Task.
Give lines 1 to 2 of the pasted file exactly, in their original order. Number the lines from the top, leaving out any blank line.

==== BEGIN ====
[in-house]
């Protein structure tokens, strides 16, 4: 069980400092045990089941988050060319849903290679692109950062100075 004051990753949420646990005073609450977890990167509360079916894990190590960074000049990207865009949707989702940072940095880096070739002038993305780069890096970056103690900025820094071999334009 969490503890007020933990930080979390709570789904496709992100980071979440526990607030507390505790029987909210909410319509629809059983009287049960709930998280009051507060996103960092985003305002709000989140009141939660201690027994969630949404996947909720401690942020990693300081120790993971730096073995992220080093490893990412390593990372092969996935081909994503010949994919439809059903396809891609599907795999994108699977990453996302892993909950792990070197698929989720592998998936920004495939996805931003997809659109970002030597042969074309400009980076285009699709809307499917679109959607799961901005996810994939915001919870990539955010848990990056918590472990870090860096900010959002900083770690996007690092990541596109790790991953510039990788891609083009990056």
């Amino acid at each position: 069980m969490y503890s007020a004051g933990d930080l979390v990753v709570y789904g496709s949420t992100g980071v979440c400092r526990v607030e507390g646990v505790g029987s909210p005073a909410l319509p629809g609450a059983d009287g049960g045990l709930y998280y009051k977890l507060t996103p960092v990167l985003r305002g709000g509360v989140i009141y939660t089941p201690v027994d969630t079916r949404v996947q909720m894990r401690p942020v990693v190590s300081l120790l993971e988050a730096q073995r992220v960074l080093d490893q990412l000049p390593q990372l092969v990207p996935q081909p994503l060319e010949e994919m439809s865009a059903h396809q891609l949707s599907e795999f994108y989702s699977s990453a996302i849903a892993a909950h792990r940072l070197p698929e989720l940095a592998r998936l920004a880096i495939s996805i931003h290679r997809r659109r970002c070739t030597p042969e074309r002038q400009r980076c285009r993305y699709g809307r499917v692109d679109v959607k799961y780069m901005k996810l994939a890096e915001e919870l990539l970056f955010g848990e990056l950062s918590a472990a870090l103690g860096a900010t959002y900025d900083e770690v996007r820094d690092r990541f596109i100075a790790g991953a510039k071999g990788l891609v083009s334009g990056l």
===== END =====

[in-house]
């Protein structure tokens, strides 16, 4: 069980400092045990089941988050060319849903290679692109950062100075 004051990753949420646990005073609450977890990167509360079916894990190590960074000049990207865009949707989702940072940095880096070739002038993305780069890096970056103690900025820094071999334009 969490503890007020933990930080979390709570789904496709992100980071979440526990607030507390505790029987909210909410319509629809059983009287049960709930998280009051507060996103960092985003305002709000989140009141939660201690027994969630949404996947909720401690942020990693300081120790993971730096073995992220080093490893990412390593990372092969996935081909994503010949994919439809059903396809891609599907795999994108699977990453996302892993909950792990070197698929989720592998998936920004495939996805931003997809659109970002030597042969074309400009980076285009699709809307499917679109959607799961901005996810994939915001919870990539955010848990990056918590472990870090860096900010959002900083770690996007690092990541596109790790991953510039990788891609083009990056």